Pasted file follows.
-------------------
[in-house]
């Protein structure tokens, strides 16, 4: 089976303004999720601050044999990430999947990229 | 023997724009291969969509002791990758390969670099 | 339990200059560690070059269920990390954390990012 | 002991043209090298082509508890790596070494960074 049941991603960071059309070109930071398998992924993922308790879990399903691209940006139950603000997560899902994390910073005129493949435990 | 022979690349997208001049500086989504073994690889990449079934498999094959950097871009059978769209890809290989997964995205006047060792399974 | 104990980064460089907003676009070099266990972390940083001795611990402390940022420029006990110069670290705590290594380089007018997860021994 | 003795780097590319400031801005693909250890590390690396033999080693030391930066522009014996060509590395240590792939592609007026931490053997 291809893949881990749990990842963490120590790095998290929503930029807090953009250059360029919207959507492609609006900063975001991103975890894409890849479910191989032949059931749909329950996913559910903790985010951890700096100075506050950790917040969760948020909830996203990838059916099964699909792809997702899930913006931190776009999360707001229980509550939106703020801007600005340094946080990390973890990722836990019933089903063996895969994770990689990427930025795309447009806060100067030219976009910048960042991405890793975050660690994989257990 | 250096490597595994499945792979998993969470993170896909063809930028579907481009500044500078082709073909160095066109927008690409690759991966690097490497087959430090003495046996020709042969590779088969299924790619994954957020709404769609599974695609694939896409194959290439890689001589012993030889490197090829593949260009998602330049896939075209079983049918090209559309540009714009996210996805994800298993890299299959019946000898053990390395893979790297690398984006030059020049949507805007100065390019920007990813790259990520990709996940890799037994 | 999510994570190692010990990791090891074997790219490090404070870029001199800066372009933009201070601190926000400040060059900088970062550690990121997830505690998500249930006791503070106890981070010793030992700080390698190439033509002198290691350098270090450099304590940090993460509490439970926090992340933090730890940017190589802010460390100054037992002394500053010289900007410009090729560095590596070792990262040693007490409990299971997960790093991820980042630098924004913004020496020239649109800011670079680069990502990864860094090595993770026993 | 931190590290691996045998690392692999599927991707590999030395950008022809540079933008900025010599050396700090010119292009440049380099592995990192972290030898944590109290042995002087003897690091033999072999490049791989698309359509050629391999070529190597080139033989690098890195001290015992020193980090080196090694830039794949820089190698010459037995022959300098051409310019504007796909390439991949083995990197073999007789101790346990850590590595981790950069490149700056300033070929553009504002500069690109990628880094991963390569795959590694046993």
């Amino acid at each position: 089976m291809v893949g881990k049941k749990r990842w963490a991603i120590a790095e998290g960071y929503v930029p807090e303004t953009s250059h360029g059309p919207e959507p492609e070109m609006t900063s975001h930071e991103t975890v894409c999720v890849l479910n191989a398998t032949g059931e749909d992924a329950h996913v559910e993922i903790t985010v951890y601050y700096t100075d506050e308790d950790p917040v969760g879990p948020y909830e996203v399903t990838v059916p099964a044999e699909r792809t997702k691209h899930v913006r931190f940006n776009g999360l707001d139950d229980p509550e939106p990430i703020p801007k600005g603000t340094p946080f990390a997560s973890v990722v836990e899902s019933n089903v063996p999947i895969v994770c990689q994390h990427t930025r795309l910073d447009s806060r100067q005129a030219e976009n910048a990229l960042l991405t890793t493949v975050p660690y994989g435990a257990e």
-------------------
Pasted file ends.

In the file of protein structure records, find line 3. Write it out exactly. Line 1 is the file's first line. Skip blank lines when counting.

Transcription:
């Amino acid at each position: 089976m291809v893949g881990k049941k749990r990842w963490a991603i120590a790095e998290g960071y929503v930029p807090e303004t953009s250059h360029g059309p919207e959507p492609e070109m609006t900063s975001h930071e991103t975890v894409c999720v890849l479910n191989a398998t032949g059931e749909d992924a329950h996913v559910e993922i903790t985010v951890y601050y700096t100075d506050e308790d950790p917040v969760g879990p948020y909830e996203v399903t990838v059916p099964a044999e699909r792809t997702k691209h899930v913006r931190f940006n776009g999360l707001d139950d229980p509550e939106p990430i703020p801007k600005g603000t340094p946080f990390a997560s973890v990722v836990e899902s019933n089903v063996p999947i895969v994770c990689q994390h990427t930025r795309l910073d447009s806060r100067q005129a030219e976009n910048a990229l960042l991405t890793t493949v975050p660690y994989g435990a257990e």